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Rail News: Intermodal
Louisiana commits funds to improve rail access at Port of Greater Baton Rouge
Louisiana Gov. John Bel Edwards yesterday announced the commitment of state capital outlay funds to complete a $20 million rail project at the Port of Greater Baton Rouge.
The state funding commitment will be used to complete a second critical project bringing four rail tracks deeper into port property to serve the Louis Dreyfus Co. (LDC) Port Allen Elevator facility, one of the largest grain elevators on the Mississippi River, according to a press release issued by Edwards' office.
Located in Port Allen, the port is overseeing nearly $60 million in rail infrastructure projects that will expand commodity shipments for current and future tenants. In 2018, Union Pacific Railroad completed a $12 million interchange track project that expanded potential delivery from 45 rail cars to as many as 110 cars on a single train.
The LDC site ships overseas 5 million to 6 million metric tons of agricultural commodities annually. The new $20 million rail project is designed to help speed delivery, shipment and volume of commodities, especially at times of high and low stages on the Mississippi River, state officials said.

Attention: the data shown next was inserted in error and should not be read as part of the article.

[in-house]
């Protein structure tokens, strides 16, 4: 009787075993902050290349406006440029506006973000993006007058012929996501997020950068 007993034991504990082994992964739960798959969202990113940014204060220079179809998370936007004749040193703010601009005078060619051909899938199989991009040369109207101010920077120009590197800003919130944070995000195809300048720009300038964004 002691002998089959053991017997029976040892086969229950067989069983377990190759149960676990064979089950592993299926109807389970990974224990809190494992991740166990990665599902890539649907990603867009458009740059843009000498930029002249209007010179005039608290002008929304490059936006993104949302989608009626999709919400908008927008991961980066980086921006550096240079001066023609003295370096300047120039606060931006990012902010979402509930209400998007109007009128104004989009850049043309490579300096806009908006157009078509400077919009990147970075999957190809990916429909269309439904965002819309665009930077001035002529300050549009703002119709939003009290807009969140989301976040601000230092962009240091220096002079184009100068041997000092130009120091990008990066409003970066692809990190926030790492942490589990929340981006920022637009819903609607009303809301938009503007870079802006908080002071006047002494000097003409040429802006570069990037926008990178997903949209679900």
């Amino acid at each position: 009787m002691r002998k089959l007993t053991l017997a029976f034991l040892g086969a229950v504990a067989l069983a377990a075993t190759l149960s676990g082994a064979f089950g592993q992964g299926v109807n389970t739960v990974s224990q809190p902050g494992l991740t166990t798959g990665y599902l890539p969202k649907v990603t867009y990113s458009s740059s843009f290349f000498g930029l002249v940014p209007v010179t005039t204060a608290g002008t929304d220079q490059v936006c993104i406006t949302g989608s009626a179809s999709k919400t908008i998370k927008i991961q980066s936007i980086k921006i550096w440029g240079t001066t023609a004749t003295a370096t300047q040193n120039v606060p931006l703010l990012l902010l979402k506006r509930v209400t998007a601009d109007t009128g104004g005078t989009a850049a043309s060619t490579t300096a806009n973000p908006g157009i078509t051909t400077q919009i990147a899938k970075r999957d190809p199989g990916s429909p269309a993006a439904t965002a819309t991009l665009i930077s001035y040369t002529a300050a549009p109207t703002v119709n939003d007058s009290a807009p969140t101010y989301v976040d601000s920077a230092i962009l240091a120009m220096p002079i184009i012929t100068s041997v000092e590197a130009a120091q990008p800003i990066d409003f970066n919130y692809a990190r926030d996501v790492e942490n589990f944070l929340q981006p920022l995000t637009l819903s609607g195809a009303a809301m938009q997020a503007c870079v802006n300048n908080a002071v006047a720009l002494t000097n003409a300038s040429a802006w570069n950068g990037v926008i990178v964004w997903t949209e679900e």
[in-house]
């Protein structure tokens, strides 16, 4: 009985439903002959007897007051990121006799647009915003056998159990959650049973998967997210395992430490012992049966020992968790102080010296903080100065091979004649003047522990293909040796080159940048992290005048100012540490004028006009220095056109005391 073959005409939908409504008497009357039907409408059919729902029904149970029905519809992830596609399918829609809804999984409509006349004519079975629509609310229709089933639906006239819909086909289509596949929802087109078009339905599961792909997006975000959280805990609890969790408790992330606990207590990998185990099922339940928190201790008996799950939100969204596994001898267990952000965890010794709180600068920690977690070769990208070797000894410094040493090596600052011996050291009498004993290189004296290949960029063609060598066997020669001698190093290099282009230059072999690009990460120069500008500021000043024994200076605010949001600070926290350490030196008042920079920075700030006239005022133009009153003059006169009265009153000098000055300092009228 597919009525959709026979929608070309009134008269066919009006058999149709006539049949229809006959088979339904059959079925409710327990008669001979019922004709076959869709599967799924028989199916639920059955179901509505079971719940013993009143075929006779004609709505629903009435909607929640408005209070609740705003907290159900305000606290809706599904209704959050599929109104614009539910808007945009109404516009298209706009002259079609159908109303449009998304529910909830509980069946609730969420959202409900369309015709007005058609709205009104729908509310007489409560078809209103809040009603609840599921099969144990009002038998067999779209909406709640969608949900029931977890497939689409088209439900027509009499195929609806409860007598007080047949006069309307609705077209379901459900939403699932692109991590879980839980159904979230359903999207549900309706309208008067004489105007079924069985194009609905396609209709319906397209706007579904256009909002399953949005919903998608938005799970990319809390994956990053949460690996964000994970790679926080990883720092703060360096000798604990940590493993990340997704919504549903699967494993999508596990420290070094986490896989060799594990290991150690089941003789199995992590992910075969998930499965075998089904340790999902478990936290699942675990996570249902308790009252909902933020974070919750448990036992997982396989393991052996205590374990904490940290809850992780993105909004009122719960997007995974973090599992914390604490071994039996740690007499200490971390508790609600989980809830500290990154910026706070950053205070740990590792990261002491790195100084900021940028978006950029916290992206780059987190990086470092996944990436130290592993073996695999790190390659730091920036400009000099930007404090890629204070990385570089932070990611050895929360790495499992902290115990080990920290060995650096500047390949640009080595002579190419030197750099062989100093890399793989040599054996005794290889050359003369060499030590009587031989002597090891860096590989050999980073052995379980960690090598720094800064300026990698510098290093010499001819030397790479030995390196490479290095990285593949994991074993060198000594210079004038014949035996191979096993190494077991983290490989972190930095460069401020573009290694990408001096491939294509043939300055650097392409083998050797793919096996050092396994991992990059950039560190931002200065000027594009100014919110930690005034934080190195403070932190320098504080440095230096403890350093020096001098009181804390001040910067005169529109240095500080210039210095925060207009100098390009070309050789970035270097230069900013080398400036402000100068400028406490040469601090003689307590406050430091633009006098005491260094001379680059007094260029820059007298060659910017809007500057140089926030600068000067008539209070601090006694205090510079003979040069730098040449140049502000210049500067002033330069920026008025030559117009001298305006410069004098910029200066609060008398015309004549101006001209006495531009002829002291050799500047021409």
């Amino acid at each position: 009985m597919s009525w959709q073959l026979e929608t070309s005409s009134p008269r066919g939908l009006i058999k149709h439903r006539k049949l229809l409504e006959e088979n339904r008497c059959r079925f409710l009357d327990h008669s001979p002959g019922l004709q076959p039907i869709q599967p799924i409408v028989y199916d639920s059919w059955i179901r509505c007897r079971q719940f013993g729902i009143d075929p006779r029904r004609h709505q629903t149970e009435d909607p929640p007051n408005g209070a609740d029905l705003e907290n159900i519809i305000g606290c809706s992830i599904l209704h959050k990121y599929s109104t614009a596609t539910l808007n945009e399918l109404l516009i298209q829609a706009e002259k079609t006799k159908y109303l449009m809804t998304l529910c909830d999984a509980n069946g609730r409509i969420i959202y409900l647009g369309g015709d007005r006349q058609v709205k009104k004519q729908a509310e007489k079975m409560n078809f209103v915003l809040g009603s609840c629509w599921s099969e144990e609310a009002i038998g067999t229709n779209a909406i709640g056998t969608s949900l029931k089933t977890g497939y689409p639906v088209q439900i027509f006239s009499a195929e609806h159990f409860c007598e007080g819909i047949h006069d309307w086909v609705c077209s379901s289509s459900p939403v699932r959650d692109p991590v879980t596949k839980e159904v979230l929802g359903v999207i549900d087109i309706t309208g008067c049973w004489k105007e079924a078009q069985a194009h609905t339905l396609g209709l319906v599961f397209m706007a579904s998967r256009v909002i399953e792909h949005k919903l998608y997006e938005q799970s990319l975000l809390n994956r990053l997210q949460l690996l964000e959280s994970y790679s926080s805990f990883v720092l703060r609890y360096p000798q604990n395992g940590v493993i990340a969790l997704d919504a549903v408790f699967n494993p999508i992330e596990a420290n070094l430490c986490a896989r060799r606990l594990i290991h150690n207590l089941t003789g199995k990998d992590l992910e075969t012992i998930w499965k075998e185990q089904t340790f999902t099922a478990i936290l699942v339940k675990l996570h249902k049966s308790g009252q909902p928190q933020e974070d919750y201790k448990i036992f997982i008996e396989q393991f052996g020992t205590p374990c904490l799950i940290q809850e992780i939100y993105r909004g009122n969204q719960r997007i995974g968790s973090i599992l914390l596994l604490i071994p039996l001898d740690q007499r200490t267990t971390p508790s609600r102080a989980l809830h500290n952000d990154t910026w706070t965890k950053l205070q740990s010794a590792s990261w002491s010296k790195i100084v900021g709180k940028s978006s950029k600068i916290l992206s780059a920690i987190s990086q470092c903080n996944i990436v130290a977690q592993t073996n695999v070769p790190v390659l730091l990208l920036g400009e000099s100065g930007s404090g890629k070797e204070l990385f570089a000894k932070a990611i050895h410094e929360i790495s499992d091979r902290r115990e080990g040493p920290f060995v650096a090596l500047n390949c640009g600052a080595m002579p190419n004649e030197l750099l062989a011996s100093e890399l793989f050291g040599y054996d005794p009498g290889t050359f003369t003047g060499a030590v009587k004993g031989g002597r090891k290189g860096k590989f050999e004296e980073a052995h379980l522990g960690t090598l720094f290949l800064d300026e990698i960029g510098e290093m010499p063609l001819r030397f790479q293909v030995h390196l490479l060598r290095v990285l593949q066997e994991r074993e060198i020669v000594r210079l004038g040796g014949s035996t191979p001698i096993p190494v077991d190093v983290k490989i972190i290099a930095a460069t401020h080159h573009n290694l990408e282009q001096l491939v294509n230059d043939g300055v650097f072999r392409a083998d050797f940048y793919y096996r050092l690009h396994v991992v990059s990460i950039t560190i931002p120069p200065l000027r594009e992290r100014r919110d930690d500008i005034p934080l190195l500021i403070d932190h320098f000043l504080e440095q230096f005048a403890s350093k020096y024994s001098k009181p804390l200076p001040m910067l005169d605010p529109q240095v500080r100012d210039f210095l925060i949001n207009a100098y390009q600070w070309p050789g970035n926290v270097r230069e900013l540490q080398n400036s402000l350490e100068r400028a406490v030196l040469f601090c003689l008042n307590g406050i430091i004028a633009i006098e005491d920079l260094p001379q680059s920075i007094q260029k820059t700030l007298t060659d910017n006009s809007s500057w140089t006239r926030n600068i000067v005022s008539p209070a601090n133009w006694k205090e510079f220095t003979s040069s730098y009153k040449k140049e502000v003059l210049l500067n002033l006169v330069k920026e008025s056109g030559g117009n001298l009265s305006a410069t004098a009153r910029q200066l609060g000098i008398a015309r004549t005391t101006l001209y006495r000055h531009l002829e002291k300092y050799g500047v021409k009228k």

“These rail enhancements will mean better business and more profitable operations for our farmers, for the port and for major tenants like LDC," Edwards said.
High river stages at the port interfere with barge offloading. They require companies like LDC to transfer commodities to the elevator facility with additional equipment at a slower pace. Having the option to deliver commodities via unit trains of 110 rail cars will benefit agricultural producers and the customers who receive their goods, according to state and port officials.
Pending permit approvals, LDC's rail access project could begin construction later this year and potentially be completed in 2020.
“The funding commitment by Gov. Edwards and our Legislature will enable us to complete a much-needed project that will serve the port and its tenants for years to come," said port Executive Director Jay Hardman. "Once completed, it will enable the port to remain a competitive player in the exportation of grains and oilseeds into the world marketplace.”
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